Social media platforms track all online activity. They monitor browsing history, physical proximity to things, and content we look at and for how long. All this data is used to build models that predict our actions and determine who we are.

A/B testing, known as split testing, is used across social media to increase advertisement engagement and conversion rates. These platforms constantly roll out small experiments to assess the most optimal way to tailor their users’ behaviors. People’s real-world behavior and emotions can be changed without triggering their awareness.

In 2010, Facebook carried out a massive scale contagion experiment using subliminal cues on Facebook pages to increase turnout in US congressional elections. They found that just this one campaign directly increased voter turnout by about 60,000, and indirectly about 238,000!

Bubbles and rabbit-holes

The information we consume shapes how we see the world. We’re consuming more and more through social media accepting the reality we’re presented with. Social media pushes us towards content we already agree with making it difficult for us to interact with information that contradicts our worldview. This gives us a false sense that everyone agrees with us because our beliefs are reinforced by the bubble we live in and inadvertently helped create.

Social media platforms have harbored a shift from a tools-based technology environment to a manipulation-based technology environment. If they show interest in a conspiracy theory, they will be led to others. The algorithms draw people towards rabbit holes; like Alice in getting lost in Wonderland.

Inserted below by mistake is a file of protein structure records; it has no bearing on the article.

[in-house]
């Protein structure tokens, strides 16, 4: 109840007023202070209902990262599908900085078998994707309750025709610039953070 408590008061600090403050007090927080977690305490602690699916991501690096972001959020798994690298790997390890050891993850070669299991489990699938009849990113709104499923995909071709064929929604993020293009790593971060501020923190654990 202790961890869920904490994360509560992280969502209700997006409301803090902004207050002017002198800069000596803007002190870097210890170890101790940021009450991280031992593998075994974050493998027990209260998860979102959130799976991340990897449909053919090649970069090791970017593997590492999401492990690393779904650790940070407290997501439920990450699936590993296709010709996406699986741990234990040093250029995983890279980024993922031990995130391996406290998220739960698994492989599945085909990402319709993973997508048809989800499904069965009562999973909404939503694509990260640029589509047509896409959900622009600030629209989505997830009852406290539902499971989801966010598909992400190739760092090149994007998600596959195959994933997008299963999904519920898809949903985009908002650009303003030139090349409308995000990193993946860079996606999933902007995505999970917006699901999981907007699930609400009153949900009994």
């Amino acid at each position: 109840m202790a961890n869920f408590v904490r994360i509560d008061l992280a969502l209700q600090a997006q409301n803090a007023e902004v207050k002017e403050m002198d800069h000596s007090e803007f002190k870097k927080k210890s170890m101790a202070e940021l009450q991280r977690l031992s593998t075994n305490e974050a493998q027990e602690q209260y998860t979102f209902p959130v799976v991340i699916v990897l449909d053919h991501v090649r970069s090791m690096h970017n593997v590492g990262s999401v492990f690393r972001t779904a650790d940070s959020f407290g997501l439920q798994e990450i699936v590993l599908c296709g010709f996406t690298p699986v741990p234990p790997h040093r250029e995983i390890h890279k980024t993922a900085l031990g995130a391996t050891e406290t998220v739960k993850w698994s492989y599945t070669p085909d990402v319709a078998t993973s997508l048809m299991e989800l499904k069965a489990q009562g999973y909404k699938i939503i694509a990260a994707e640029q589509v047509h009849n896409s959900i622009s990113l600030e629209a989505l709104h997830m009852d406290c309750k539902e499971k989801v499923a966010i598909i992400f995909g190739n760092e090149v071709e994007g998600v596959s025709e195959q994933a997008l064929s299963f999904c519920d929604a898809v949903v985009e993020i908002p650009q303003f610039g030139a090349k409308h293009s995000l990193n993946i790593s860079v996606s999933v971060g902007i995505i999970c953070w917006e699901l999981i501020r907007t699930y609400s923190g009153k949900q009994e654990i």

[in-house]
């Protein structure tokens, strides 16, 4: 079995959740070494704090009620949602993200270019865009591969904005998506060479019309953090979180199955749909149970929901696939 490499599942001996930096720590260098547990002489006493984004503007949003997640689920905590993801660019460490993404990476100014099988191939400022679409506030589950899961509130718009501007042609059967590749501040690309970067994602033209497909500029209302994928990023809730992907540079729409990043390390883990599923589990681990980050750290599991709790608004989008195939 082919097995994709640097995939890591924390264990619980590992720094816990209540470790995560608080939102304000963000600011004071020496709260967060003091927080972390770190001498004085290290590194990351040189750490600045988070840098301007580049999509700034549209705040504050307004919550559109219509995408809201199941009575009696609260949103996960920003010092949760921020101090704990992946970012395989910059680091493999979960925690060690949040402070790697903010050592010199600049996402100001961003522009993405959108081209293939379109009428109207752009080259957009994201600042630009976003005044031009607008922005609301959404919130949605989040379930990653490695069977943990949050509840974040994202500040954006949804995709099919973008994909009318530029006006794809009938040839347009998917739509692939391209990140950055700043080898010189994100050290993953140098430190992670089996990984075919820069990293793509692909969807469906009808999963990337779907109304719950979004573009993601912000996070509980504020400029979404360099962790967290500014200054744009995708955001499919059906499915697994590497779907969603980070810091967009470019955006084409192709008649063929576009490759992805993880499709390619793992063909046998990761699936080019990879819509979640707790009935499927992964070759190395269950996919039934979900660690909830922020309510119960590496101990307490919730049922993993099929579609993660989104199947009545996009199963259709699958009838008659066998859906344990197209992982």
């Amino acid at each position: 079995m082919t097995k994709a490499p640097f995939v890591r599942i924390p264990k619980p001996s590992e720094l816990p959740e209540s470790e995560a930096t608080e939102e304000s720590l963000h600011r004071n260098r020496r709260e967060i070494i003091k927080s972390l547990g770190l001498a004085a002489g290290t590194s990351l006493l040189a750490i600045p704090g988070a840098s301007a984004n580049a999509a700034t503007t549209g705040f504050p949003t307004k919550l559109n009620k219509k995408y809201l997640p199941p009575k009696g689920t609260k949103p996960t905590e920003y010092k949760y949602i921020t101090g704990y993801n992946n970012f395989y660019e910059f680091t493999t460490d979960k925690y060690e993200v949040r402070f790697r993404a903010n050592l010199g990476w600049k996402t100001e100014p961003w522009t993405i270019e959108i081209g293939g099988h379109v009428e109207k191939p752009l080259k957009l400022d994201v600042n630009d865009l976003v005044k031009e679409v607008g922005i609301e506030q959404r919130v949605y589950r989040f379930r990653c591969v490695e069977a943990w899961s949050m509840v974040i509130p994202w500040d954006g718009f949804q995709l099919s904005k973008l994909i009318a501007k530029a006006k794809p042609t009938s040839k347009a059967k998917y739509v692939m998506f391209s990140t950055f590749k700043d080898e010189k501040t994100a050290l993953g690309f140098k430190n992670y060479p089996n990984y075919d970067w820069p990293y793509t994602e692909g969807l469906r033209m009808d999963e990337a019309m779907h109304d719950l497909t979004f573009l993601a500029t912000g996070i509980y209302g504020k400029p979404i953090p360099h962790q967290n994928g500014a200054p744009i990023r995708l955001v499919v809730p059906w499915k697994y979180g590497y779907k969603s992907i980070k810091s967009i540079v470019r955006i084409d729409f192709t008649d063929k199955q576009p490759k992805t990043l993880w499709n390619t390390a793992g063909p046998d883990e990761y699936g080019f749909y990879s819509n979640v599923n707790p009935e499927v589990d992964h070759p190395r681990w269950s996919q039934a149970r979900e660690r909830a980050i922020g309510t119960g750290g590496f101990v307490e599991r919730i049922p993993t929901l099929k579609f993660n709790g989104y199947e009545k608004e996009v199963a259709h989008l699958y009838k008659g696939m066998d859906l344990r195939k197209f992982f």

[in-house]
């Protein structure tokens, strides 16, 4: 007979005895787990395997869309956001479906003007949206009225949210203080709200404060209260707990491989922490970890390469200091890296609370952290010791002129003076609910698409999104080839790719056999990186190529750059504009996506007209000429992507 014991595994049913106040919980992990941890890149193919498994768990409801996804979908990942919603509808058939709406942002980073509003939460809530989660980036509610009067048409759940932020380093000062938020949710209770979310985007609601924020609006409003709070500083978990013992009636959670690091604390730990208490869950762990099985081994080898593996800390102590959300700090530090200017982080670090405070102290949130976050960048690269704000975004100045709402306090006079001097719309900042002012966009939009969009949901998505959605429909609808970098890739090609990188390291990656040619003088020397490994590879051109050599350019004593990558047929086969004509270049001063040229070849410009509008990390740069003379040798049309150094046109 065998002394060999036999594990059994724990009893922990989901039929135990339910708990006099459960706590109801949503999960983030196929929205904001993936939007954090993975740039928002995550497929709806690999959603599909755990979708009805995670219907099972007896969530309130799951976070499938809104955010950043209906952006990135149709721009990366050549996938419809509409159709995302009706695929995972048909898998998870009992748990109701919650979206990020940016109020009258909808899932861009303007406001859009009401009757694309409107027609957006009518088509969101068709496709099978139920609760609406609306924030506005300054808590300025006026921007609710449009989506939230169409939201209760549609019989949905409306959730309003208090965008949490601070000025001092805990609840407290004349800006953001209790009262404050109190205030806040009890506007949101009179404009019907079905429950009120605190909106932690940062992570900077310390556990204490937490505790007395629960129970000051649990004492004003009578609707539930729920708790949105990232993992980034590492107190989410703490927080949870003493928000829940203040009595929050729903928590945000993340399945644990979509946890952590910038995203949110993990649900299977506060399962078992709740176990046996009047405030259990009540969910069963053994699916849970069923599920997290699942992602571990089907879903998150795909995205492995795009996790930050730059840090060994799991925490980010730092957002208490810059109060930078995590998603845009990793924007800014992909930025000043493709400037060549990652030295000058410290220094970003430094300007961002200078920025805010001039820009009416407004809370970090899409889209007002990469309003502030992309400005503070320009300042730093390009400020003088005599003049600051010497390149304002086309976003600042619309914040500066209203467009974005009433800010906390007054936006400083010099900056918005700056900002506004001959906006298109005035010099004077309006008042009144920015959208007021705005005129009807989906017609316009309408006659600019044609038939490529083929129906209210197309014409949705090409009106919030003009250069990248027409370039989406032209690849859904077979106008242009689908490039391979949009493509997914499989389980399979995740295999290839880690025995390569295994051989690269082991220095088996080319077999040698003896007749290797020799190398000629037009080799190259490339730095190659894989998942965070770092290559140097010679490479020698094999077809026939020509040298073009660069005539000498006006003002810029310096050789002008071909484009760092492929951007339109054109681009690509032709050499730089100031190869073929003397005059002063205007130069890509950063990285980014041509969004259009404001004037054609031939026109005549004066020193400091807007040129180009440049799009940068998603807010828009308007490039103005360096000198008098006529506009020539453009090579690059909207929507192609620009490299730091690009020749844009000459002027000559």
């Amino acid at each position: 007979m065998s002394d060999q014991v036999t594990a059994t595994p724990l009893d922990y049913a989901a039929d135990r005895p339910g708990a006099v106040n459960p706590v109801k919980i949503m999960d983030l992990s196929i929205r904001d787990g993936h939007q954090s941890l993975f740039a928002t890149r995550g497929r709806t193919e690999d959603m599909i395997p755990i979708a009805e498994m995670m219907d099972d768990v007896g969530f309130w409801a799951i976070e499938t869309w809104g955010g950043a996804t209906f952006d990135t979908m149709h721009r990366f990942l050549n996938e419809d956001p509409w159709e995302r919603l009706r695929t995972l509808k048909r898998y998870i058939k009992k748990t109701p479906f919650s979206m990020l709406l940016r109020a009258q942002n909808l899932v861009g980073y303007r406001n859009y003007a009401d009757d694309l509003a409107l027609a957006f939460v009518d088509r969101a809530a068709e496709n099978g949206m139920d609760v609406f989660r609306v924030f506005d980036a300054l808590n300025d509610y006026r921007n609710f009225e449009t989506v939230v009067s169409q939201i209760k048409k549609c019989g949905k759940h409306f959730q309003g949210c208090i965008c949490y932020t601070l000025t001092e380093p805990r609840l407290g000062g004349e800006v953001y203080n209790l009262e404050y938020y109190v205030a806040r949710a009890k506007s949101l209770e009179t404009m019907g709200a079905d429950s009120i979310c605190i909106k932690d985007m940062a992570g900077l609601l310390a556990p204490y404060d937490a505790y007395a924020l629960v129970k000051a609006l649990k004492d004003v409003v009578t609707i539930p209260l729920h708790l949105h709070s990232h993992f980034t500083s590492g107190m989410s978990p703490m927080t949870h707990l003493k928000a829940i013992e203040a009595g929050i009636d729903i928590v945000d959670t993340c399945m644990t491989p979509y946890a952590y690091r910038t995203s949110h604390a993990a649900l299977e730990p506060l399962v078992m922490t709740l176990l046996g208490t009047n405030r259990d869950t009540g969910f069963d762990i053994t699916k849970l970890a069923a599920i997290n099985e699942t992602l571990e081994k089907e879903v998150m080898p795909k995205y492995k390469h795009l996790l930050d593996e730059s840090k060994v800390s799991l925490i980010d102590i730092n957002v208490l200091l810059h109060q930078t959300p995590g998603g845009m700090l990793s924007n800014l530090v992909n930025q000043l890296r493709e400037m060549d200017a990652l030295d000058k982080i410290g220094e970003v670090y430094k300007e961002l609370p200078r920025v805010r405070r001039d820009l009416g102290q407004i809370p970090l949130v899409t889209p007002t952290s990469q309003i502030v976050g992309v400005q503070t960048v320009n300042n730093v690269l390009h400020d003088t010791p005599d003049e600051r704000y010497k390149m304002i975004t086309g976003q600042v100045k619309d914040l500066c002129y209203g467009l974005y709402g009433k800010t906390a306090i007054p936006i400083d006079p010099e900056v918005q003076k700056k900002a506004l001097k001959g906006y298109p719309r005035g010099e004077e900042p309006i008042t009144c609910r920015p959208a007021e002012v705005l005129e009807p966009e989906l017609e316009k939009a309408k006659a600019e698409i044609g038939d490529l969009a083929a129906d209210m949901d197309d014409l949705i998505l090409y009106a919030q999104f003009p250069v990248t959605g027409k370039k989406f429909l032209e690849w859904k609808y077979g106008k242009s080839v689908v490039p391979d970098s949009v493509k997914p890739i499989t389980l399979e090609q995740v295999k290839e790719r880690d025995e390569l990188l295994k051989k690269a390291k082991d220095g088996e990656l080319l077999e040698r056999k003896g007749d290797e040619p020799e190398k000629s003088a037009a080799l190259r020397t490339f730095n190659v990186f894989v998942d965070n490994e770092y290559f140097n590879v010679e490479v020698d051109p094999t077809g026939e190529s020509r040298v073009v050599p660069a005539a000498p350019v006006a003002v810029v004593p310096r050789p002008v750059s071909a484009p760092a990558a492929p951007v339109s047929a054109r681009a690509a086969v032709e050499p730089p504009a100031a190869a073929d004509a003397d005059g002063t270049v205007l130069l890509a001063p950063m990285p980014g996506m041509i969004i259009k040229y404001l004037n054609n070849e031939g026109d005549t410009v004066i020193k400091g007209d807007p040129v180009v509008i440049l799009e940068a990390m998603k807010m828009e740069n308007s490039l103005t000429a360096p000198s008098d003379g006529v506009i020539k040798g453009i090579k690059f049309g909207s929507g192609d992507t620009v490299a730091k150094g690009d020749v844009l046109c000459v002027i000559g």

Guillaume Charlot reveals in an interview that he was deeply concerned about the algorithms he was working on at Youtube for their recommendations.

“People think the algorithms are designed to give them what they really want, only it’s not. The algorithm is trying to find a few rabbit holes that are very powerful, trying to find which rabbit hole is the closest to your interest. And then if you start watching one of those videos, then it will recommend it over and over again.”

These rabbit holes are a force to reckon with. First, it was ‘Pizzagate‘. Pizzagate groups popped up on Facebook in 2016, and people interacting with posts about conspiracy theories were recommended #pizzagate groups. Millions of people picked up on this conspiracy that politicians from the Democratic party are running a pedophile ring from a pizza shop in Washington.